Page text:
It is very revealing to note Modi regime’s duplicitous double-stand towards GST when it comes to the case of petroleum products. While most of the taxable articles in India have moved under the GST regime, petroleum products are still governed by VAT system having varying rates in different states. It is estimated that at the existing global crude prices and domestic refining costs, petrol can be made available for Rs. 38 at 12 percent GST rate and at around Rs. 40 at 18 percent of GST and at a maximum price of Rs. 44 with a GST rate of 28 percent which is the maximum allowable rate in India (which is also the highest GST rate in the world). The reason why both central and state governments are reluctant to bring petroleum products under GST is obvious. The combined revenue of central and state governments from petroleum products which stood at Rs 3.32 lakh crore in 2014-15 has grown to almost Rs 5.50 lakh crore in mid-2017. During its three-year regime the Modi government has raised excise duty on petrol by 12 times. Of course, demolition of APM in petrol and diesel has been the handiwork of successive governments. But Modi regime has granted unfettered freedom to corporate oil companies to fix domestic oil prices on a daily basis. As a result, with effect from June 2017 oil companies, including Reliance and Essar, the leading private players in the field have started revising petrol and diesel prices on a daily basis instead of the bi-weekly revision that was prevailing till then. Thus, within three months alone, quite unprecedentedly, the price of petrol has gone up by Rs. 12 and that of diesel has gone up by around Rs. 10 on an average. The cascading effects of sky-rocketing petroleum prices combined with the impact of GST on goods and services and the consequent rampant inflation throughout the country are self-explanatory.
India Becoming the Most Corrupt Country under Modi Regime
SPEAKING against corruption from roof top and propping up the most corrupt corporate-financial elite have become the hall mark of the present regime. As already noted, demonetization is a typical example in this regard. It provided an opportune moment for the black money holders to whiten their unaccounted wealth through the legal route. As a result of the corporate-politician-bureaucrat nexus, corruption is ingrained in to the decision-making process itself. Recently, quoting a study by Transparency International (TI) the Forbes magazine, one of the leading bourgeois journals, has identified India as the most corrupt country in the world. The study was based on a sample survey of 20000 respondents in 16 countries in the Asia-Pacific region. According to the study that covered the last one-and-a half years, India has surpassed Pakistan, Myanmar, Thailand and Vietnam in terms of corruption. India has become an example of flourishing ‘crony capitalism’ where the bureaucracy itself, notes Forbes, has become ‘notorious’ for corruption. According to Forbes, through demonetization, apart from immorally harming its own people, India has set a bad example for the rest of the world. It says: “India is the most extreme and destructive example of the anti-cash fad currently sweeping governments and the economics profession.”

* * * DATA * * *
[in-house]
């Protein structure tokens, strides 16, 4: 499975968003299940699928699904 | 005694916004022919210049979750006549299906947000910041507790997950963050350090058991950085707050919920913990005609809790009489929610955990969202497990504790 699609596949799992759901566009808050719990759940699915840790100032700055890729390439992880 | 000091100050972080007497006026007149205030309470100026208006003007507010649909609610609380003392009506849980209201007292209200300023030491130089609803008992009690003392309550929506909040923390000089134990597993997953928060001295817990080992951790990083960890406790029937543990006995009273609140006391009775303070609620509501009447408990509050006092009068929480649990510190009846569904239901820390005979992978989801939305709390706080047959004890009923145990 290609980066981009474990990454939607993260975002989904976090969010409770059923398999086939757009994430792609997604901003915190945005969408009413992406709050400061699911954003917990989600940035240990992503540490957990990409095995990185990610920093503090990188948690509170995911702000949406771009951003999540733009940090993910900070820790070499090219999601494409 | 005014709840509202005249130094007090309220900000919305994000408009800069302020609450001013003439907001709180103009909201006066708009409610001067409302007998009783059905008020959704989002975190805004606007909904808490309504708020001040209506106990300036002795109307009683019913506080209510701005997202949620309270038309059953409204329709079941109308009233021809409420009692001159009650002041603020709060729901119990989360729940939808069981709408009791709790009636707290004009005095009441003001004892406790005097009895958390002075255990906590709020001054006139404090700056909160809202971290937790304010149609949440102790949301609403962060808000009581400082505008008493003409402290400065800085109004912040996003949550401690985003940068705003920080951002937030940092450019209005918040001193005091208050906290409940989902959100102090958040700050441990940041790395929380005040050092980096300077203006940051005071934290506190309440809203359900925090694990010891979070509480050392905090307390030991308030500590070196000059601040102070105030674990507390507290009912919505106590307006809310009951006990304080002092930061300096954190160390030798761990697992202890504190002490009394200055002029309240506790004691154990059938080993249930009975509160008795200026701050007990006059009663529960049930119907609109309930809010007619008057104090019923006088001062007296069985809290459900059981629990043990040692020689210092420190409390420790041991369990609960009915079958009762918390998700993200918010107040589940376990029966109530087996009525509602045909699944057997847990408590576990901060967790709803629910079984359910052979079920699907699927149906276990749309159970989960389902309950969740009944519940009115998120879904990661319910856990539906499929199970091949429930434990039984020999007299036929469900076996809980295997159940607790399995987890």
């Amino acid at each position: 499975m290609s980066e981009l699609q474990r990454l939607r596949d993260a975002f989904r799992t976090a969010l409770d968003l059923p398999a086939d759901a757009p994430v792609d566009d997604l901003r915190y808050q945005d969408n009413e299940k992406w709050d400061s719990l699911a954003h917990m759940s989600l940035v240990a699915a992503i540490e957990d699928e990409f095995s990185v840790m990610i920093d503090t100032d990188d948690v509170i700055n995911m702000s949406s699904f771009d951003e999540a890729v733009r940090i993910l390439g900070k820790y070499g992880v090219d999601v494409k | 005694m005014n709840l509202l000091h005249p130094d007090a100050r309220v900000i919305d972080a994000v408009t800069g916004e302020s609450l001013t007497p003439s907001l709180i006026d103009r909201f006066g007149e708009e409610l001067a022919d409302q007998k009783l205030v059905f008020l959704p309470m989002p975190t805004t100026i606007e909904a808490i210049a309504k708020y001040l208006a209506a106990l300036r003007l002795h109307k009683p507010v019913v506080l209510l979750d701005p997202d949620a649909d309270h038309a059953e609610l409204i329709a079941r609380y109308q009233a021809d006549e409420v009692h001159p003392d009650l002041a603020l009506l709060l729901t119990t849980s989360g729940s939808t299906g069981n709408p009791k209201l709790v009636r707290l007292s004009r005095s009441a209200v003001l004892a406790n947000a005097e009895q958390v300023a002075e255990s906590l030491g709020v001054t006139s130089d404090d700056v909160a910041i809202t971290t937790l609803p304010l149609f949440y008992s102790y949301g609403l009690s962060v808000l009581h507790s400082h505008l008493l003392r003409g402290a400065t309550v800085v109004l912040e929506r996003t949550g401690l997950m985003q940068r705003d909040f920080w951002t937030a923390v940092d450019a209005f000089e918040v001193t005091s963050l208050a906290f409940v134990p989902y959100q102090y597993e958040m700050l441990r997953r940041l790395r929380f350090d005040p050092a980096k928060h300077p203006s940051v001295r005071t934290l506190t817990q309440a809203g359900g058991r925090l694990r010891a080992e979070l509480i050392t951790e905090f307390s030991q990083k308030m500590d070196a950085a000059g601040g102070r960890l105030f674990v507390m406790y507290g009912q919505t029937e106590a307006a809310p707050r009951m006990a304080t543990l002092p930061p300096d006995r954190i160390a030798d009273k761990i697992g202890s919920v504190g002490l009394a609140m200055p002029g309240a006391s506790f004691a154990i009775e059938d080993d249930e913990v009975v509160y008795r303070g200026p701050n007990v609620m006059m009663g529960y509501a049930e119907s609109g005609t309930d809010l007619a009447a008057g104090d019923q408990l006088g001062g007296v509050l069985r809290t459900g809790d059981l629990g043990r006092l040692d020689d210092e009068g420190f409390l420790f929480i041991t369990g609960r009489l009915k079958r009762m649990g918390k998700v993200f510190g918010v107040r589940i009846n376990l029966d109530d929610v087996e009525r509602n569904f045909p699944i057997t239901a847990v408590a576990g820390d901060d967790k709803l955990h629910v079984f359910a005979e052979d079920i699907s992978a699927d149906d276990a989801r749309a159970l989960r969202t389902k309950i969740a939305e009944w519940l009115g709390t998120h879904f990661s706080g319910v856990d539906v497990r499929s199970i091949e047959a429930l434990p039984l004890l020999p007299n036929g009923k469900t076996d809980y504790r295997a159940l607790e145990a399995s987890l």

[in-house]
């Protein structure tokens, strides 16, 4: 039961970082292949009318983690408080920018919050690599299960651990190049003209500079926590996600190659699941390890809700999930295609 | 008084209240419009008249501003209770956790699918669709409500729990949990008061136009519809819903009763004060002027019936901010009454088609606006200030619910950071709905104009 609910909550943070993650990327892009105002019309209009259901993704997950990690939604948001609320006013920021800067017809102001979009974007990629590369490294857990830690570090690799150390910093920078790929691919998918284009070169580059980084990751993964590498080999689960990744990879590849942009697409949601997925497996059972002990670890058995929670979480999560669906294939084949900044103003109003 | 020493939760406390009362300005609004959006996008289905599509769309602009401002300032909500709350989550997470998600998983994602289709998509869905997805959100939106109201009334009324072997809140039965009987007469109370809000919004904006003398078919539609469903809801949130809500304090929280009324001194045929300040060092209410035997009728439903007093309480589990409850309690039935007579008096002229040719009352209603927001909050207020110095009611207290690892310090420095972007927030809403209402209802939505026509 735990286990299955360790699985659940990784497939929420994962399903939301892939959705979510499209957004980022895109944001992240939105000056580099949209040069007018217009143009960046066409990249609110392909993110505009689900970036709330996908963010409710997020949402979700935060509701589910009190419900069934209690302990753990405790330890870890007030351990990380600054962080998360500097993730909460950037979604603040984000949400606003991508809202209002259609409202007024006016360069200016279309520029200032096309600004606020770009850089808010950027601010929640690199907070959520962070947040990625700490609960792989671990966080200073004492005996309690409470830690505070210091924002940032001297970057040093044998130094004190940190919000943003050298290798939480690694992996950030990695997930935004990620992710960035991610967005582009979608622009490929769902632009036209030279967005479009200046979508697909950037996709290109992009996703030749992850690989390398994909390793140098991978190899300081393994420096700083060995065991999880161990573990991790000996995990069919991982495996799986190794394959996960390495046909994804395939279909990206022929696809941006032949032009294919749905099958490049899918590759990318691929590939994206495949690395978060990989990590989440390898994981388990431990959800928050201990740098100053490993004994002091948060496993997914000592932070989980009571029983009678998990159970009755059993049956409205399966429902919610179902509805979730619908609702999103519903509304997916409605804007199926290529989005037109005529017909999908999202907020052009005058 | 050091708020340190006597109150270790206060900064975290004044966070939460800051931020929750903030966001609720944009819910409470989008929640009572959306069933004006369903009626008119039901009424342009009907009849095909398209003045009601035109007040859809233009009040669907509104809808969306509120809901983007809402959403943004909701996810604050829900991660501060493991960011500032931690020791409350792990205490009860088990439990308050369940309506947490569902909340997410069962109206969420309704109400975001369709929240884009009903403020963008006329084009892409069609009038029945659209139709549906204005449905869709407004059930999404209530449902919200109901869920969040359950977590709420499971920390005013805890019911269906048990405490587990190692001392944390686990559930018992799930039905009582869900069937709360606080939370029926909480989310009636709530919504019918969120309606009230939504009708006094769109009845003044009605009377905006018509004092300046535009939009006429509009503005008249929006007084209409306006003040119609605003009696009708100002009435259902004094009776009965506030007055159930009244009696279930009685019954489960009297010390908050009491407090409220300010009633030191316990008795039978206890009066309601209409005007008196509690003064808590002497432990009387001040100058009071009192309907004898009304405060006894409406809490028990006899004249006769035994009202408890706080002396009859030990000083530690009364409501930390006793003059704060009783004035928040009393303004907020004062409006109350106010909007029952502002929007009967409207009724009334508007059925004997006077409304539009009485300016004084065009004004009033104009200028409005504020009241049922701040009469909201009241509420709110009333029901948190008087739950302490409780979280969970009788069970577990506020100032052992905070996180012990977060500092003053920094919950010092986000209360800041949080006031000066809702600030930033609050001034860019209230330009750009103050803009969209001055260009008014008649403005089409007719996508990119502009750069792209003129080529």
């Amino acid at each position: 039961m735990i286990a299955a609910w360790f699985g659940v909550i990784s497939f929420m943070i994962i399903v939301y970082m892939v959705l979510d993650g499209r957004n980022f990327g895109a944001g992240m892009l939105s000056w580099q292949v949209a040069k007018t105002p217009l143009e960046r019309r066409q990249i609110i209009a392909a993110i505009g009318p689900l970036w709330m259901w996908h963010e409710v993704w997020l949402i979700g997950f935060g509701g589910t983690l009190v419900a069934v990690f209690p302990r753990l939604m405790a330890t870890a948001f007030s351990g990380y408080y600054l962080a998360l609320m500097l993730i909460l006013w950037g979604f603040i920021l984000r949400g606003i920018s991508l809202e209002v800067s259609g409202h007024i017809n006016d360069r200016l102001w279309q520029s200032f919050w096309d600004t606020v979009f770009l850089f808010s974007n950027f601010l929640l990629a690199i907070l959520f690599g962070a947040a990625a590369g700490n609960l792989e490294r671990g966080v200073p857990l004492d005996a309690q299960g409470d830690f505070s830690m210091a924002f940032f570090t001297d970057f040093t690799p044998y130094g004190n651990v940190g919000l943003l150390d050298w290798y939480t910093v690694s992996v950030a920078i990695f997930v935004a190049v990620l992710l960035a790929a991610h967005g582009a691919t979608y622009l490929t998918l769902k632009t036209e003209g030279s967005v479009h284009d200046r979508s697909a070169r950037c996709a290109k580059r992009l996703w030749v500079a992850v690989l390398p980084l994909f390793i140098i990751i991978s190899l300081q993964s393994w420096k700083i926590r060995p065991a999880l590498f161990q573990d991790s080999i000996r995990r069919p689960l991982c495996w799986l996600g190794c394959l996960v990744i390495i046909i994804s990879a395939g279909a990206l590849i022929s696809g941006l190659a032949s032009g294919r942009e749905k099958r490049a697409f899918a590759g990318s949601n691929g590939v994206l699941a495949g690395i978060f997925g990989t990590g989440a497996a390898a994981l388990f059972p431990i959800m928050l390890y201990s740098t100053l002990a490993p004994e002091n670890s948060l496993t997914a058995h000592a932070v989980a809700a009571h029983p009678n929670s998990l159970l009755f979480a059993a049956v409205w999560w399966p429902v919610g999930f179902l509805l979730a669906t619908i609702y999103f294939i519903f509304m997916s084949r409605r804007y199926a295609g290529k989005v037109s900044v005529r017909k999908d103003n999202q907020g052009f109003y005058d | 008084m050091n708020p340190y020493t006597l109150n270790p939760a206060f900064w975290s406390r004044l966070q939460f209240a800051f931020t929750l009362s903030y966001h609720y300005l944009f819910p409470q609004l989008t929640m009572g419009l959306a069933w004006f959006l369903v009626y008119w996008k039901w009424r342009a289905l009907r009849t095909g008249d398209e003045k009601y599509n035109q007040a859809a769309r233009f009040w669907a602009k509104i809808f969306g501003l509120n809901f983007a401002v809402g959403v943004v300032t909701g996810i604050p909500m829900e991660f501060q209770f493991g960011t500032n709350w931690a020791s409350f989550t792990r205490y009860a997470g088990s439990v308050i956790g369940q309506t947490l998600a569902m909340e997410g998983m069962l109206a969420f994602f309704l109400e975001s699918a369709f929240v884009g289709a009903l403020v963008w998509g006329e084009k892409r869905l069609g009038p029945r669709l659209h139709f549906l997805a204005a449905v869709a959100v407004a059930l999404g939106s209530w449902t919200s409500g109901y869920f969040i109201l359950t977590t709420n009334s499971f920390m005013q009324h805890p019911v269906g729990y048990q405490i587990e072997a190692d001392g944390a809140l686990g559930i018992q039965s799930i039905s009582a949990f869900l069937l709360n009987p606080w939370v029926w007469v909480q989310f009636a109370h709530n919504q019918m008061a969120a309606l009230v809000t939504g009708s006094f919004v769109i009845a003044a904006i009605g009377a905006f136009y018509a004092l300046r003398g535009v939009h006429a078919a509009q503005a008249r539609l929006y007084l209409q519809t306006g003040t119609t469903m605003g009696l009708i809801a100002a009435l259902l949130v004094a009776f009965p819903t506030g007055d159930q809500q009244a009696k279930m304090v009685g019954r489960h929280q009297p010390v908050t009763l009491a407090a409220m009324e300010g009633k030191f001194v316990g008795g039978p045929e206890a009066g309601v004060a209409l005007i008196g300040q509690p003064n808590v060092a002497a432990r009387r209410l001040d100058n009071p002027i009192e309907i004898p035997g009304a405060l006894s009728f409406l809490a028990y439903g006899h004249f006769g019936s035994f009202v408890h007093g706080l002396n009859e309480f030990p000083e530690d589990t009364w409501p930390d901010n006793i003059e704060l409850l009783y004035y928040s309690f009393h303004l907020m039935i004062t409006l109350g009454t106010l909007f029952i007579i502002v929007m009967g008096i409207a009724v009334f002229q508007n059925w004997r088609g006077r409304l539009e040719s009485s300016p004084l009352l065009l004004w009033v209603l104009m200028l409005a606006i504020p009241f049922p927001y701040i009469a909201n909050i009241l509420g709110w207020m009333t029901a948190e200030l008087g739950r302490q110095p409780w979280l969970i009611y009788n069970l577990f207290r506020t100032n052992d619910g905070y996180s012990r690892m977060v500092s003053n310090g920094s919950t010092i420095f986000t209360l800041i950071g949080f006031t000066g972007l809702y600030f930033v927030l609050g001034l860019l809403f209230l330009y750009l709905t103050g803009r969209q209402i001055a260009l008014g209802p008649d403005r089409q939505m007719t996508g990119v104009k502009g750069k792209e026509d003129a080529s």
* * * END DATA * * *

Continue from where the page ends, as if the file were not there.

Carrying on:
In fact, the extent of devastation of Indian people unleashed by more than three years of Modi rule has no parallels. The entire government machinery over the past three years has been centered round the ‘larger-than-life stature’ of Modi. Tens of thousands of crores of people’s tax-money are used for the media blitz that project Modi at the centre of every program. For instance, while welfare expenditures of the government are dwindling, the advertisement costs set apart for propagating the government’s image with regard to “welfare schemes” during this year alone amount to Rs. 1153 crore, Rs. 200 crore more than last year. However, of late, the steep decline in GDP to a three-year low, the latest RBI report underlining the utter failure of demonetization, the withdrawal from Doklam, gruesome death of children in Gorakhpur, increasing unemployment and underemployment, rampant inflation, etc. are heavy blows to Modi and the regime, though corporate media are hesitant to take up such issues for discussion. People are becoming increasingly conscious that the “ache din” promised by Modi are meant only for the most corrupt financial elite in the country. And people’s simmering discontent against the ruling regime is gathering momentum. It is high time that the revolutionary democratic forces should rise to the occasion for giving political leadership to these emerging nationwide struggles of the workers and all oppressed